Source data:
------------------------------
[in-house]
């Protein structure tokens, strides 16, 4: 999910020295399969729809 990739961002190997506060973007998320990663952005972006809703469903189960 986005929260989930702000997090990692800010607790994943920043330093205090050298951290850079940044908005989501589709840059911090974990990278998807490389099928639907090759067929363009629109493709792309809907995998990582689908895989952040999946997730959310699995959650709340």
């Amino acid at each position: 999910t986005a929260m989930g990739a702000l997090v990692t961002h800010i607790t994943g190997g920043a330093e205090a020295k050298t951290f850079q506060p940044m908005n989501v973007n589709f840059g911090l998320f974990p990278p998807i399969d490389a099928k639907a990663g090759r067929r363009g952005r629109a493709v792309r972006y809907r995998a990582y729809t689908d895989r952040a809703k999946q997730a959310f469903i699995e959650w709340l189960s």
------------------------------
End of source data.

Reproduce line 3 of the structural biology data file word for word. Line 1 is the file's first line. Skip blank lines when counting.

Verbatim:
């Amino acid at each position: 999910t986005a929260m989930g990739a702000l997090v990692t961002h800010i607790t994943g190997g920043a330093e205090a020295k050298t951290f850079q506060p940044m908005n989501v973007n589709f840059g911090l998320f974990p990278p998807i399969d490389a099928k639907a990663g090759r067929r363009g952005r629109a493709v792309r972006y809907r995998a990582y729809t689908d895989r952040a809703k999946q997730a959310f469903i699995e959650w709340l189960s």